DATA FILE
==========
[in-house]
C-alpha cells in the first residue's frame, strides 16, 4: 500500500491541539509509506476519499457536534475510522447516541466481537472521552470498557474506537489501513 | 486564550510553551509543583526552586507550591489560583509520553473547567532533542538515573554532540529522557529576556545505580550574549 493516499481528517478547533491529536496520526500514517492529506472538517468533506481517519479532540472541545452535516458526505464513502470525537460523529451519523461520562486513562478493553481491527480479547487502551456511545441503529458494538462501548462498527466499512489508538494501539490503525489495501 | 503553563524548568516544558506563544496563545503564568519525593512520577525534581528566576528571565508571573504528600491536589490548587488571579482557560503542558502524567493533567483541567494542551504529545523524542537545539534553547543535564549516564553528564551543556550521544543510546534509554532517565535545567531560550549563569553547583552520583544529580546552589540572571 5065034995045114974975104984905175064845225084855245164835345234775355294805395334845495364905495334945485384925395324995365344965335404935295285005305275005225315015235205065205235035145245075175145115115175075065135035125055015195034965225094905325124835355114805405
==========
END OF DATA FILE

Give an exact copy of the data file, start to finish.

[in-house]
C-alpha cells in the first residue's frame, strides 16, 4: 500500500491541539509509506476519499457536534475510522447516541466481537472521552470498557474506537489501513 | 486564550510553551509543583526552586507550591489560583509520553473547567532533542538515573554532540529522557529576556545505580550574549 493516499481528517478547533491529536496520526500514517492529506472538517468533506481517519479532540472541545452535516458526505464513502470525537460523529451519523461520562486513562478493553481491527480479547487502551456511545441503529458494538462501548462498527466499512489508538494501539490503525489495501 | 503553563524548568516544558506563544496563545503564568519525593512520577525534581528566576528571565508571573504528600491536589490548587488571579482557560503542558502524567493533567483541567494542551504529545523524542537545539534553547543535564549516564553528564551543556550521544543510546534509554532517565535545567531560550549563569553547583552520583544529580546552589540572571 5065034995045114974975104984905175064845225084855245164835345234775355294805395334845495364905495334945485384925395324995365344965335404935295285005305275005225315015235205065205235035145245075175145115115175075065135035125055015195034965225094905325124835355114805405